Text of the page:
The US Office of Naval Research has been working on electromagnetic railgun technology since the early 2000’s, and there have been reports of a railgun, referred to as BAE, spewing fire as it launched a projectile 5,600 miles per hour. But until now, the public has never seen the gun in action.
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Well, now the government has released a test video of the BAE railgun being fired, and it’s ever so satisfying. In the video, the prototype railgun hurled an inanimate object at speeds that close in on 6,000 miles per hour.
If that wasn’t impressive enough, the video shows the railgun belching out a trail of fire, which closely resembles a dragon. The prototype, which was built by BAE Systems, has many loving the advanced technology but confused as to the dynamics of the system.
I’ll do my best to break it down in layman terms as much as possible. The million dollar question – and one of the main reasons you clicked on this article – was to understand why the railgun creates that awesome rocket-like explosion when fired.
Well, to our surprise, the explosion in the video isn’t an explosion at all. Instead, the stylistic explosion that could easily have been in a rejected Micheal Bay film is actually molten aluminum.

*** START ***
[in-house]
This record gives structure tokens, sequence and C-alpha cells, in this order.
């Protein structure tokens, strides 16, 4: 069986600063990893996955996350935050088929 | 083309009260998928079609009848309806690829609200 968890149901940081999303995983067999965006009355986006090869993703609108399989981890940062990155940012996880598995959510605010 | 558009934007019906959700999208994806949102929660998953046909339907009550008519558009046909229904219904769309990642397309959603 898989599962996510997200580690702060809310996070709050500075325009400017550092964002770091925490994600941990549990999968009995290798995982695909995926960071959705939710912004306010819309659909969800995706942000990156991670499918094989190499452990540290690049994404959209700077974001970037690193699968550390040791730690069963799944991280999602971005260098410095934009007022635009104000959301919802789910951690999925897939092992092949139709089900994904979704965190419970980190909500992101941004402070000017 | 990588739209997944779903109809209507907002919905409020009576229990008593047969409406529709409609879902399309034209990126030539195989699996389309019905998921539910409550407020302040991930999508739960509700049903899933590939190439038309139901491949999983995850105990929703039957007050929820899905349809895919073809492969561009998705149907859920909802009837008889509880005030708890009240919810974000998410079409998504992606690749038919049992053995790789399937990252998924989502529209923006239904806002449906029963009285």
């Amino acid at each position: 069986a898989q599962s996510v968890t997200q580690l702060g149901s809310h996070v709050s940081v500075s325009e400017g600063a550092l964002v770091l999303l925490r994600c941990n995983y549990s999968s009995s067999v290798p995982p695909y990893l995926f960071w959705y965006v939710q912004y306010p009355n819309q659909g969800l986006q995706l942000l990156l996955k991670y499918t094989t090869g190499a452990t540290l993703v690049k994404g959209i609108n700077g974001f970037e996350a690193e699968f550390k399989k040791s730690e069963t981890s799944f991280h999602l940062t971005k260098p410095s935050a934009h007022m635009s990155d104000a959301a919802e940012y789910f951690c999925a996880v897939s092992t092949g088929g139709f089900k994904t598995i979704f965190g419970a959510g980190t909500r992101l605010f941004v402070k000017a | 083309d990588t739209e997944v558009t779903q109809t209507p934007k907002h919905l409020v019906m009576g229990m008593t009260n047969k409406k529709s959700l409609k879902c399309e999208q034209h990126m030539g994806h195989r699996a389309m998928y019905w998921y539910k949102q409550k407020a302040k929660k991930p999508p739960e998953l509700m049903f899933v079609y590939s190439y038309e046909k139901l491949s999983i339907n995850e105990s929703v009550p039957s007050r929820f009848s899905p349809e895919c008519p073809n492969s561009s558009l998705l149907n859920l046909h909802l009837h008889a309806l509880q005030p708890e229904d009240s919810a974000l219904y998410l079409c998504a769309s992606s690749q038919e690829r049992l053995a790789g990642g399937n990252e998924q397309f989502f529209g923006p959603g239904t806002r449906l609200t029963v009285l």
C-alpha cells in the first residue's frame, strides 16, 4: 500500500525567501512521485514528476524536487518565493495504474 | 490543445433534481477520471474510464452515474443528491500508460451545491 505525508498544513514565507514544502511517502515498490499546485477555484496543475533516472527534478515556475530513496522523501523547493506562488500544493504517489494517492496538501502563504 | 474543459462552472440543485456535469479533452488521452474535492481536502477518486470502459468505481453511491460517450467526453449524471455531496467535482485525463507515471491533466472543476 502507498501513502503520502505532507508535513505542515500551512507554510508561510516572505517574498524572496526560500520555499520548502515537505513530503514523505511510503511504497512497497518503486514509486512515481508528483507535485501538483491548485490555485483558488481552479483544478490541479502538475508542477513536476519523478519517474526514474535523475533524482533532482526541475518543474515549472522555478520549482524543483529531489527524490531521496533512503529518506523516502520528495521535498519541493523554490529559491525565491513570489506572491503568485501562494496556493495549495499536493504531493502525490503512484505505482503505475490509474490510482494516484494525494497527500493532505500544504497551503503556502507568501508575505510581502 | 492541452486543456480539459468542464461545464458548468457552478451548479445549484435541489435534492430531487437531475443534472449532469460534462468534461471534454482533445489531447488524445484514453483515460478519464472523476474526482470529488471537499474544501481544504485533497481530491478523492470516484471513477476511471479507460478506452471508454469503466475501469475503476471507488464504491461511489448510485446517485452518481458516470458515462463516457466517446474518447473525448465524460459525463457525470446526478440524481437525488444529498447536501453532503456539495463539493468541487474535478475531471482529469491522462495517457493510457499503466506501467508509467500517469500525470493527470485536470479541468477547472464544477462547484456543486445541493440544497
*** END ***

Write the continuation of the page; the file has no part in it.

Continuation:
The railgun, when shot for the first time, self-lubricates itself with aluminum. The self-lubrication comes from the friction melting the sides of the armature. The explosion, or lack thereof, is just the lubricated residue from the previous fires.
The railgun is reportedly comprised primarily of tungsten metal, which is the only metal that can withstand the heat that the railgun produces. The projectile being fired in the video is also tungsten. If not, the other metals would melt.
As the device is still very much in its prototype stage, there are elements the engineers are still working on, and this so-called explosion may not happen at all once engineers complete their design. But as impressive as that “explosion” is, let’s hope it remains a part of every firing. It’s just too cool.